President Barack Obama talks with former President Jimmy Carter who was attending a meeting in National Security Advisor Tom Donilon's office in the White House, November 30, 2010. (Official White House Photo by Pete Souza)

In 1983, Donilon took a leave of absence from law school to work on Walter Mondale's presidential campaign, as the national campaign coordinator and convention director.[11] Donilon helped prepared Mondale for his presidential debates.[14] Donilon met his wife, Catherine Russell, on the Mondale campaign.[15] Both Russell and Donilon then worked on Joe Biden's 1988 presidential campaign. After Michael Dukakis won the Democratic nomination, Donilon prepared him for his debates.

During the first Bush administration, Donilon was recruited to the law firm O'Melveny & Myers by Warren Christopher, the firm's senior partner.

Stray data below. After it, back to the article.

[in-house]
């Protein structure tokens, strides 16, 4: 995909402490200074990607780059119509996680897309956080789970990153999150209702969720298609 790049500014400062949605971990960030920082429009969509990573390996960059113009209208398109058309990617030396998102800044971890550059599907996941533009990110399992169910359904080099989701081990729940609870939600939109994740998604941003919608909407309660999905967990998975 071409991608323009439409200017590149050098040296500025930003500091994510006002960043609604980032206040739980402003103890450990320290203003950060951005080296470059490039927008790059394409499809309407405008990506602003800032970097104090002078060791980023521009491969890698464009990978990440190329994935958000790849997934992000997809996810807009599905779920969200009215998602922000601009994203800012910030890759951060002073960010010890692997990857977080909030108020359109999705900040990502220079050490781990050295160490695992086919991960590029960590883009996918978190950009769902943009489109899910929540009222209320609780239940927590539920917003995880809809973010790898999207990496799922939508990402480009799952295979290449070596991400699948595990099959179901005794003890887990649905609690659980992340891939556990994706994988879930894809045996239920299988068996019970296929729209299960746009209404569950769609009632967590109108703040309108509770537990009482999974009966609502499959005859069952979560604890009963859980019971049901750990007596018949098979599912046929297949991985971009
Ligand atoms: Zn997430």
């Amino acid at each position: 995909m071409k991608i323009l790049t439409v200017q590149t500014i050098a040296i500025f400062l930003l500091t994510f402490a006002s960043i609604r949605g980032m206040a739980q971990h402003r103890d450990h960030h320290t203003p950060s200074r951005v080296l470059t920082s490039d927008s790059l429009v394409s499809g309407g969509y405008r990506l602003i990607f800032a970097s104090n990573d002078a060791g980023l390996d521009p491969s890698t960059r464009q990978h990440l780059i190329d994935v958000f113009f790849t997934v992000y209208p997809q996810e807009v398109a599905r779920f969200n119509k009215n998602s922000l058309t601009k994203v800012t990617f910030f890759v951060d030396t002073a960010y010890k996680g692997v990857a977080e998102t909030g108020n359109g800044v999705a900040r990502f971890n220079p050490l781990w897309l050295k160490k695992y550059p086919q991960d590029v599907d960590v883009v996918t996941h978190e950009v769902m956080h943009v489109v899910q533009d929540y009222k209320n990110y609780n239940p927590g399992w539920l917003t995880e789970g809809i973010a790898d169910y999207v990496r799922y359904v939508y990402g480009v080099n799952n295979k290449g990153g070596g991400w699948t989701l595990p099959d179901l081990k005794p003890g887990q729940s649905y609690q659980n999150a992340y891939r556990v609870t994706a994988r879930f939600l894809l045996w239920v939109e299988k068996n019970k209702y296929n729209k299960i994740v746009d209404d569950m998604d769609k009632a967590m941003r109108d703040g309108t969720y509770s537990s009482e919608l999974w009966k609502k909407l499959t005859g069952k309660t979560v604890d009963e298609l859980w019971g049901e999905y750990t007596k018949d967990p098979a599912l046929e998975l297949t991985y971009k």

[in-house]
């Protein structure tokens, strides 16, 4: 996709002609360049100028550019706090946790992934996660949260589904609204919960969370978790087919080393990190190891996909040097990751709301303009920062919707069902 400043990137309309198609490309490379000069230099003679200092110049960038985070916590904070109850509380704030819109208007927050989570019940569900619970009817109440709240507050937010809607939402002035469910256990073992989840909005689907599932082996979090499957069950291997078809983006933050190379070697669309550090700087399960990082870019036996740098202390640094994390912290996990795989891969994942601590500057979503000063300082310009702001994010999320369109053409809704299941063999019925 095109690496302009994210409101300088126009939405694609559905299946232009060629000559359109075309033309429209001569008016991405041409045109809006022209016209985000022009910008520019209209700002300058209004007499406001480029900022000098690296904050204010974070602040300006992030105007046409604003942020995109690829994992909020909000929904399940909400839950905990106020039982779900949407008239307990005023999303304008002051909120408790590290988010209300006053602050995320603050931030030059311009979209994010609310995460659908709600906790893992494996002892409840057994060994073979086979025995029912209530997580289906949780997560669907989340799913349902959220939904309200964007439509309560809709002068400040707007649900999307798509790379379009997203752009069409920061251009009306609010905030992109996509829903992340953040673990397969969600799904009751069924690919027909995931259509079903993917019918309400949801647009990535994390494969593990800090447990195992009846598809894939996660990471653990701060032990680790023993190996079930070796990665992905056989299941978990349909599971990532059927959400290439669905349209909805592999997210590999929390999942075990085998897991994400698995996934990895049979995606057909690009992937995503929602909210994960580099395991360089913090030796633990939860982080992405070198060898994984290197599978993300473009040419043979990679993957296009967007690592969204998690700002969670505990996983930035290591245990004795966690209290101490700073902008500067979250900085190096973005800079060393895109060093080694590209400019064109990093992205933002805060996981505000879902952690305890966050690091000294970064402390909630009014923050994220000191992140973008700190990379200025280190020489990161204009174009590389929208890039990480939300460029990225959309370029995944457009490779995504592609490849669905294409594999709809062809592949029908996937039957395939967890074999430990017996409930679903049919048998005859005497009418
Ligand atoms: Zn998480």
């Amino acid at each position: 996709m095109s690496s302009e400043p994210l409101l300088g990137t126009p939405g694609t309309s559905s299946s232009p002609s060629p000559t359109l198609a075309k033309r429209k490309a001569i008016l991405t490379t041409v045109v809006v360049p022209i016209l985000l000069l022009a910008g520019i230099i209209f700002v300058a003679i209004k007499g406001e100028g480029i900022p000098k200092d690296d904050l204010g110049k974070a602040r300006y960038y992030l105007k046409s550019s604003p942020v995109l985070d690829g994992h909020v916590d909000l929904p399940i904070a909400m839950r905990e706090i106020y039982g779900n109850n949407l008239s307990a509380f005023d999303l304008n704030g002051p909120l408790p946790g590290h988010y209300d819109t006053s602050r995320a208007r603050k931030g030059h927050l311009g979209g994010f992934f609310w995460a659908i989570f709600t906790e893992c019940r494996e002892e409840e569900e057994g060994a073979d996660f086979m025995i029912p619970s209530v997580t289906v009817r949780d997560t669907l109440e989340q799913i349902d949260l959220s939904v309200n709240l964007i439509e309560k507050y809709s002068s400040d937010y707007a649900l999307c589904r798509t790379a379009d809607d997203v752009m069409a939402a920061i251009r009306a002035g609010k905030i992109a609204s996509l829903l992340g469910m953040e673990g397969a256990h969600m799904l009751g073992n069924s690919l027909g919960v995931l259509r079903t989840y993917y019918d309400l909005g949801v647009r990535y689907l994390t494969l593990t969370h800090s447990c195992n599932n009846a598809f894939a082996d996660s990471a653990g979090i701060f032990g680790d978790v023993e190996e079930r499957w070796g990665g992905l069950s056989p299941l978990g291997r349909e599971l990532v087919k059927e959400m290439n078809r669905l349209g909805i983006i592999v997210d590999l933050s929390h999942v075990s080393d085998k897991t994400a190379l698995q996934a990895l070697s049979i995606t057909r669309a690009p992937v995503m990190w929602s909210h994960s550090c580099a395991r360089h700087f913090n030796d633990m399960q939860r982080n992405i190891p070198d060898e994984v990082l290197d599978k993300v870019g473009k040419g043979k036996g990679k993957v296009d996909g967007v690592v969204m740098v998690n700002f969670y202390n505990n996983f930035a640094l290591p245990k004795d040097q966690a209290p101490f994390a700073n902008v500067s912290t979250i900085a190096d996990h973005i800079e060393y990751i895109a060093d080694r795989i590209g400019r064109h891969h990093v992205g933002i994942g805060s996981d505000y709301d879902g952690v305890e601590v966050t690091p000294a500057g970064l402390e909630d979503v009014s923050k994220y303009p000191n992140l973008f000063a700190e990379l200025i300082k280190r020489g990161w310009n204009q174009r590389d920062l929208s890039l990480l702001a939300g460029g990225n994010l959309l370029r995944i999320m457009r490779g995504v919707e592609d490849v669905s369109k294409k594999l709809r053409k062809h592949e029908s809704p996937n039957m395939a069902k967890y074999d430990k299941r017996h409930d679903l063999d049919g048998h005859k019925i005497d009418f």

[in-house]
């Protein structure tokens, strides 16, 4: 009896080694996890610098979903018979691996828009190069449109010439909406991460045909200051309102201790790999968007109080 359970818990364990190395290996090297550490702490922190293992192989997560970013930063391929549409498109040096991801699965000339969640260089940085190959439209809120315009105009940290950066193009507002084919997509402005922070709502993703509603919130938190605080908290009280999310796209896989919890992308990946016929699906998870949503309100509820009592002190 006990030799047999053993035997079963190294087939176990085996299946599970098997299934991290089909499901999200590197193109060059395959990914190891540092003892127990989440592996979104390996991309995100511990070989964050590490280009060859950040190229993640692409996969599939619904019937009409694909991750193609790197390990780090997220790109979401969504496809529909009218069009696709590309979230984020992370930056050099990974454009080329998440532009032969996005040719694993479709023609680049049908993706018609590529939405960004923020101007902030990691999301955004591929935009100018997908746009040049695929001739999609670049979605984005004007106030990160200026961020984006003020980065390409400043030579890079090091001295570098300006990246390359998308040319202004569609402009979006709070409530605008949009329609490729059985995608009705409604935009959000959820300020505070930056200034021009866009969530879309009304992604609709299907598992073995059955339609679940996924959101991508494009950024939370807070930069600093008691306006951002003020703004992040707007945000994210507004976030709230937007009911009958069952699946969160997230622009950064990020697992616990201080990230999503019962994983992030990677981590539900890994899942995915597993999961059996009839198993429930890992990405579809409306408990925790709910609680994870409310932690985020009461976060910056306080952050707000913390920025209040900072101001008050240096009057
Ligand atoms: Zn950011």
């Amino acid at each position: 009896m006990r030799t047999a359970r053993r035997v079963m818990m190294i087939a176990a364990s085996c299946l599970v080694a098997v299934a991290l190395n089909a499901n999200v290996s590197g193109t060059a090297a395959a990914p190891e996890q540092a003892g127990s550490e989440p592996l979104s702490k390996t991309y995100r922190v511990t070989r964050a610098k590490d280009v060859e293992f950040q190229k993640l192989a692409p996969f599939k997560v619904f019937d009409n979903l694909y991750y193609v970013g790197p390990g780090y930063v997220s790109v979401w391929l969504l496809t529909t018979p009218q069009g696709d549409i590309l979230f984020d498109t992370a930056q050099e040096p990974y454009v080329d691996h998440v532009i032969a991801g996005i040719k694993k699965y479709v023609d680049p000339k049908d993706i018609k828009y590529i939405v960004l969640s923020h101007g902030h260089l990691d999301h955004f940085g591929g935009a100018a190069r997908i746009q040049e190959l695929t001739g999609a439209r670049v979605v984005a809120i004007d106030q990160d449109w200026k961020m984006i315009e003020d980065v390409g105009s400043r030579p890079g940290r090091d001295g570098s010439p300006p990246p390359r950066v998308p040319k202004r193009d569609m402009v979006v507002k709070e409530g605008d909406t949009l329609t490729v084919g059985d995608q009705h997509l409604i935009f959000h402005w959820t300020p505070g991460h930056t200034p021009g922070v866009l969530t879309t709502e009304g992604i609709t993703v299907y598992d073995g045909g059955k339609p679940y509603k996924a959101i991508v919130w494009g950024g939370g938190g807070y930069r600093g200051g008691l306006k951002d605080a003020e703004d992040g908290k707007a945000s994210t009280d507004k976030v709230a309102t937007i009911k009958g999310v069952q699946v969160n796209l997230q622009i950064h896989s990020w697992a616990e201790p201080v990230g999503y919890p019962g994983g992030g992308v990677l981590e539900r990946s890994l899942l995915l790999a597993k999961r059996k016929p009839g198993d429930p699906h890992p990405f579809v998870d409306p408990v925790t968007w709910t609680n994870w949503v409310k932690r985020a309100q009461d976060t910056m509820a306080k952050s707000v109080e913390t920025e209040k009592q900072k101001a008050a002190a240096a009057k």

In 1992 Donilon led Bill Clinton's general election debate preparations and served as counsel to the transition directors.[16]

State Department chief of staff and assistant for public affairs[edit]

When Warren Christopher became Secretary of State under President Bill Clinton, Donilon worked as his chief of staff and as Assistant Secretary of State for Public Affairs, from 1993 to 1996. In those posts, he traveled to more than 50 countries.[13] According to The Washington Post, in the Clinton administration, Donilon was "intimately involved in many major foreign policy issues, including negotiating the Bosnian peace agreement and the expansion of NATO."[17] During the Srebrenica massacre, Donilon advocated intervention and lobbied members of Congress and worked with allies to approve intervention.[15]

Private sector[edit]

Donilon worked as executive vice president for law and policy at Fannie Mae, the federally chartered mortgage finance company, as a registered lobbyist from 1999 through 2005.[17][18]